The Stone by Michael Carter ~ Review ~

The Stone by Michael Carter

The Stone

Folk tales, fables, and parables are a form of literature where a short story creates a visual image the listeners/readers can easily relate to. Once interest has been gained, the tale then delivers a message with a purpose. Aesop’s fables, for example, nearly always have a message about human nature and character. Who among us doesn’t know the fable of the tortoise and the hare? What’s the lesson? Slow and steady wins the race. These fables are enjoyed by children and adults alike; their messages tend to lodge in our minds long term.

The Stone is a story that fits into this category of literature. It is similar to a folk tale that appeals to both children and adults. It begins as an exchange between son and father. The young boy loves the stories his father tells, so he is delighted when his father launches into the tale of the stumbling stone.


The author enhances the storytelling aspect by visually engaging illustrations done mostly in watercolor. They convey an earthy atmosphere, appropriate to a carpenter’s workshop. Cultural atmosphere is further promoted by framing the illustrations on some of the pages in Hebrew verse. The final pages of the book contain English translation of the verses from the Old Testament which provides a historical as well as cultural background for the story of the stone. The result is a visually stunning picture book I would be delighted to have on my bookshelves to read to my grandchildren some day. It’s a pleasure to read.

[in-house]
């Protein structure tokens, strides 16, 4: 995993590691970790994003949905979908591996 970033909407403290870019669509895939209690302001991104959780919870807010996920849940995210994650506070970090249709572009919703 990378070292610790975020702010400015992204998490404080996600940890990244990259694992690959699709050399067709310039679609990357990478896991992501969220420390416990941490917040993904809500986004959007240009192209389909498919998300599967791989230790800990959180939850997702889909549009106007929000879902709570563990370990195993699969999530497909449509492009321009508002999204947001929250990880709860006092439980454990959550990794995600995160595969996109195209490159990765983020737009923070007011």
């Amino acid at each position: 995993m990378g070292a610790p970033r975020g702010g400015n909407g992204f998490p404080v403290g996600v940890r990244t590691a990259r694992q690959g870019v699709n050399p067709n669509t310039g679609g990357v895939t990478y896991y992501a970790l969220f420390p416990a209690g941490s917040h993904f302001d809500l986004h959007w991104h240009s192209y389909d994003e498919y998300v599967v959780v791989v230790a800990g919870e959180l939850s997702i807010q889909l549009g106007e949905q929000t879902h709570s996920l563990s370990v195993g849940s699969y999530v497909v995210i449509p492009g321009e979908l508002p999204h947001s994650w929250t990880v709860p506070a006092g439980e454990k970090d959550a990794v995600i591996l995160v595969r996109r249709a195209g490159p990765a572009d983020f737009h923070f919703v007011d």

The marriage of story and illustration is seamless and winsome. The author/illustrator transforms the Hebrew written language into visual art which aids the message in the story. It becomes indelibly stamped in our minds as an instant classic.

I highly recommend this colorful book to anyone who enjoys timeless classic tales encased in visually appealing illustrated books.

Disclosure of Material Connection: I received a complimentary review copy of this book from The Story Cartel on behalf of the author. I was not required to write a positive review. The opinions I have expressed are my own. I am disclosing this in accordance with the Federal Trade Commission’s 16 CFR, Part 255: “Guides Concerning the Use of Endorsements and Testimonials in Advertising.”

Moore Family Films

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